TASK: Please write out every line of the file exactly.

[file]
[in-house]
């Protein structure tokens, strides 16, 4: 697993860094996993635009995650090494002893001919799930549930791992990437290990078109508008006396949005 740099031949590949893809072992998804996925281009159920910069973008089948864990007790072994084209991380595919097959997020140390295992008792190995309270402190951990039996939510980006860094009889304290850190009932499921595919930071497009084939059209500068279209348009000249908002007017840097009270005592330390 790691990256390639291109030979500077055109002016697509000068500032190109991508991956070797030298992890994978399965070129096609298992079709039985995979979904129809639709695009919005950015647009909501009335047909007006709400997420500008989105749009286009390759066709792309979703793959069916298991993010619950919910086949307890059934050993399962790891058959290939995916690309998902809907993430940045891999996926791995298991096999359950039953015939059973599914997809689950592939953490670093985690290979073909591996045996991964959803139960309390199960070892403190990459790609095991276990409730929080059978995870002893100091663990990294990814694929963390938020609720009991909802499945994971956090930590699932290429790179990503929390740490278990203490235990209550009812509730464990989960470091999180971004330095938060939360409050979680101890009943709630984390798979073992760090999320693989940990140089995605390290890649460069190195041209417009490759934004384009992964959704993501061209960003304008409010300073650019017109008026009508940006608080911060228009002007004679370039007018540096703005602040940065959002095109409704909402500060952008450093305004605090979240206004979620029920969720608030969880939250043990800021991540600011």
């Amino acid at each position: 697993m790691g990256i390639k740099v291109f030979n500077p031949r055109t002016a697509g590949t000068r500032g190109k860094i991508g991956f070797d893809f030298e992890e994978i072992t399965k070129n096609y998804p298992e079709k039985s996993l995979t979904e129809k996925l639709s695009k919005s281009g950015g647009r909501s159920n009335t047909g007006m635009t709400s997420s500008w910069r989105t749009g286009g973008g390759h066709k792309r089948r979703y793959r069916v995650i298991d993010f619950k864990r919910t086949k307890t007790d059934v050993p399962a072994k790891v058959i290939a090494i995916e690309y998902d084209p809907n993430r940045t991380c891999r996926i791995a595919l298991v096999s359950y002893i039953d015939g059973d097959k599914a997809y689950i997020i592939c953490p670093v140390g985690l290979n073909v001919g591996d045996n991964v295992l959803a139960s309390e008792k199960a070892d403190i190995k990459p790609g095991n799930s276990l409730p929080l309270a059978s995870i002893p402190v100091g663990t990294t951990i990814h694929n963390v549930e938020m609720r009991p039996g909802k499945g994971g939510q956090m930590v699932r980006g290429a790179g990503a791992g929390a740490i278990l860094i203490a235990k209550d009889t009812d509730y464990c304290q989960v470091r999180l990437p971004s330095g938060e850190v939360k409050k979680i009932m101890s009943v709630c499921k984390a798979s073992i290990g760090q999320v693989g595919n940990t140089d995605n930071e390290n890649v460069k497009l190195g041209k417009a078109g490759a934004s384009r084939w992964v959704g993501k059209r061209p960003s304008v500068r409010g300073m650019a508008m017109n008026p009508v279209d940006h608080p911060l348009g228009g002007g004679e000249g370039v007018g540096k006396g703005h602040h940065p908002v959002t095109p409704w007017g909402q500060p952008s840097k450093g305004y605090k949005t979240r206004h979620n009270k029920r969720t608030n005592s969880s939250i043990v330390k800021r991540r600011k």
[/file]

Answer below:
[in-house]
């Protein structure tokens, strides 16, 4: 697993860094996993635009995650090494002893001919799930549930791992990437290990078109508008006396949005 740099031949590949893809072992998804996925281009159920910069973008089948864990007790072994084209991380595919097959997020140390295992008792190995309270402190951990039996939510980006860094009889304290850190009932499921595919930071497009084939059209500068279209348009000249908002007017840097009270005592330390 790691990256390639291109030979500077055109002016697509000068500032190109991508991956070797030298992890994978399965070129096609298992079709039985995979979904129809639709695009919005950015647009909501009335047909007006709400997420500008989105749009286009390759066709792309979703793959069916298991993010619950919910086949307890059934050993399962790891058959290939995916690309998902809907993430940045891999996926791995298991096999359950039953015939059973599914997809689950592939953490670093985690290979073909591996045996991964959803139960309390199960070892403190990459790609095991276990409730929080059978995870002893100091663990990294990814694929963390938020609720009991909802499945994971956090930590699932290429790179990503929390740490278990203490235990209550009812509730464990989960470091999180971004330095938060939360409050979680101890009943709630984390798979073992760090999320693989940990140089995605390290890649460069190195041209417009490759934004384009992964959704993501061209960003304008409010300073650019017109008026009508940006608080911060228009002007004679370039007018540096703005602040940065959002095109409704909402500060952008450093305004605090979240206004979620029920969720608030969880939250043990800021991540600011």
């Amino acid at each position: 697993m790691g990256i390639k740099v291109f030979n500077p031949r055109t002016a697509g590949t000068r500032g190109k860094i991508g991956f070797d893809f030298e992890e994978i072992t399965k070129n096609y998804p298992e079709k039985s996993l995979t979904e129809k996925l639709s695009k919005s281009g950015g647009r909501s159920n009335t047909g007006m635009t709400s997420s500008w910069r989105t749009g286009g973008g390759h066709k792309r089948r979703y793959r069916v995650i298991d993010f619950k864990r919910t086949k307890t007790d059934v050993p399962a072994k790891v058959i290939a090494i995916e690309y998902d084209p809907n993430r940045t991380c891999r996926i791995a595919l298991v096999s359950y002893i039953d015939g059973d097959k599914a997809y689950i997020i592939c953490p670093v140390g985690l290979n073909v001919g591996d045996n991964v295992l959803a139960s309390e008792k199960a070892d403190i190995k990459p790609g095991n799930s276990l409730p929080l309270a059978s995870i002893p402190v100091g663990t990294t951990i990814h694929n963390v549930e938020m609720r009991p039996g909802k499945g994971g939510q956090m930590v699932r980006g290429a790179g990503a791992g929390a740490i278990l860094i203490a235990k209550d009889t009812d509730y464990c304290q989960v470091r999180l990437p971004s330095g938060e850190v939360k409050k979680i009932m101890s009943v709630c499921k984390a798979s073992i290990g760090q999320v693989g595919n940990t140089d995605n930071e390290n890649v460069k497009l190195g041209k417009a078109g490759a934004s384009r084939w992964v959704g993501k059209r061209p960003s304008v500068r409010g300073m650019a508008m017109n008026p009508v279209d940006h608080p911060l348009g228009g002007g004679e000249g370039v007018g540096k006396g703005h602040h940065p908002v959002t095109p409704w007017g909402q500060p952008s840097k450093g305004y605090k949005t979240r206004h979620n009270k029920r969720t608030n005592s969880s939250i043990v330390k800021r991540r600011k």